Porsche 962

The Porsche 962 was introduced in 1984 a variant of the developed in 1982 for the FIA Group C Porsche 956, which also fulfilled the provisions of the American IMSA racing series. The new chassis could be used by teams in both series, with group C compliant technique called Porsche 962C.


The type 956 did not meet the American rules in two points. The IMSA called for security reasons, not least due to severe leg injuries in the former Formula 1 that pedals are mounted behind the front axle, Porsche fulfilled by bringing forward of the front axle and thus longer wheelbase. Also the aluminum monocoque has been reinforced by a roll cage made ​​of steel. In addition, had to limit costs of the water-cooled twin-turbo engine of the 956 replaced the 935 coming from the tried and true Porsche air-cooled engines with twin turbochargers, but it was no use restriction as in the World Sportscar Championship for Group C.

Depending on the application at the IMSA race, or Group C World Cup, the Porsche 962 was or 962C equipped with appropriate motors. The rules changed over the years, the engine capacity grew from 2.8 to 3.3 liters; Water cooling was allowed.

After 27 copies of the 956, Porsche built 962 from a total of about 90 race cars, also the 962 teams have some fundamentally modified or used on the 962 -based own designs to make the chassis stiffer and safer and to improve aerodynamics. In the eight years from 1984 to 1991 around 54 wins and numerous championships were retracted. Thus, the 962 is considered the most successful racing car, although the Porsche works in favor of the customer withdrew from the sport. In the late 1980s, although the dominance was the 962 broken by the works teams of Mercedes, Jaguar, Nissan and Toyota, but it was still numerous 962 in use, were prescribed to Formula 1 engines, whereupon the World Sportscar Championship due to the high costs has been set. But even then, in 1993 at Road America and 1994 in Le Mans, won the 962 race yet. An open version won the 1995 Daytona.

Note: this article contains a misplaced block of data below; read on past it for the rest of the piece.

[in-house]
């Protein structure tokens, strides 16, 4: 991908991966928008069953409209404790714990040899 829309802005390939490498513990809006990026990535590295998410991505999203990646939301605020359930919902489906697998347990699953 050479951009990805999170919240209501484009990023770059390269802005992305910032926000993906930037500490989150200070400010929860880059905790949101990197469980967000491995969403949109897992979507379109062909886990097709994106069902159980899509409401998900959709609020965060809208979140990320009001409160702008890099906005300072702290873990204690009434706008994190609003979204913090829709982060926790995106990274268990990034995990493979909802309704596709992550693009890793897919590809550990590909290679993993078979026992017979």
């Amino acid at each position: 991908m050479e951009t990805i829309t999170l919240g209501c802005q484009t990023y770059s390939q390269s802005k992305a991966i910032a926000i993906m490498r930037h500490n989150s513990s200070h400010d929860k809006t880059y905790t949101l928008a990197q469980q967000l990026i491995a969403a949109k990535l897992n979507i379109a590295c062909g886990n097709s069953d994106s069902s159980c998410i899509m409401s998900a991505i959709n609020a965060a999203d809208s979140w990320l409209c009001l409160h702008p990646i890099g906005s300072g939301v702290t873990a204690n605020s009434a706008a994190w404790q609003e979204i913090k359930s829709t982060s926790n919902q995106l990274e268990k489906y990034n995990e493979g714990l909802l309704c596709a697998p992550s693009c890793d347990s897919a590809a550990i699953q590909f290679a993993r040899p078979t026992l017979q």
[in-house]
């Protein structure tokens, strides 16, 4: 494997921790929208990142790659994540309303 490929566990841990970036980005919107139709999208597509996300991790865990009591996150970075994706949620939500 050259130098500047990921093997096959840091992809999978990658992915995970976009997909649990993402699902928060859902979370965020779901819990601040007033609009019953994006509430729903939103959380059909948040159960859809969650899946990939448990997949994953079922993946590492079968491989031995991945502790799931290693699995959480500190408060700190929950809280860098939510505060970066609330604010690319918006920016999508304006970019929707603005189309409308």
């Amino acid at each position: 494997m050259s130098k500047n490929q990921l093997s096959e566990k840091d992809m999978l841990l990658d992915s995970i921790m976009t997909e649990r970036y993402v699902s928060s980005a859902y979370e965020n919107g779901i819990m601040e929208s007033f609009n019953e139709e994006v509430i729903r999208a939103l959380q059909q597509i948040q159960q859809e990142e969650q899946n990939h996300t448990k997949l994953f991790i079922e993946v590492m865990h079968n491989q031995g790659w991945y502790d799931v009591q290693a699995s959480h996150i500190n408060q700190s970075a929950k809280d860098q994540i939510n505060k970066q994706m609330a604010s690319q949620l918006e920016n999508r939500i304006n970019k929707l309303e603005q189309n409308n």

Road variants

Due to the many built copies and the lost ability to win big races, some 962 were converted for road use and later sold under the name Dauer 962 LM. This Jochen duration could obtain an authorization as Gran Turismo racing cars and 1994 surprise win at Le Mans since there only GTs were admitted. Another goal pursued by the Australian racing driver Vern Schuppan, the road-going 962 also brought under the name Schuppan 962CR on the market and thus wanted to enter the market of super sports cars. However, the motor ( the 3.3 -liter version ) with the original, this individual productions only had more in common.

Even though the Porsche 962 was no direct successor, can the Porsche 911 GT1 from 1996 built in the broadest sense designate as his successor, as the GT1 - especially in the GT1 '98 version used from 1998 - many technical and aerodynamic similarities to the group C Renner 962 has. So both cars have not only a mid-engine, but even in many parts of identical construction aggregate. The engine block, the mixture preparation and the cylinder cooling are identical. The chassis of the GT1 was only a fundamental evolution of the super - sophisticated 962er landing gear.


The Porsche 962 was produced and used from 1984 to 1991: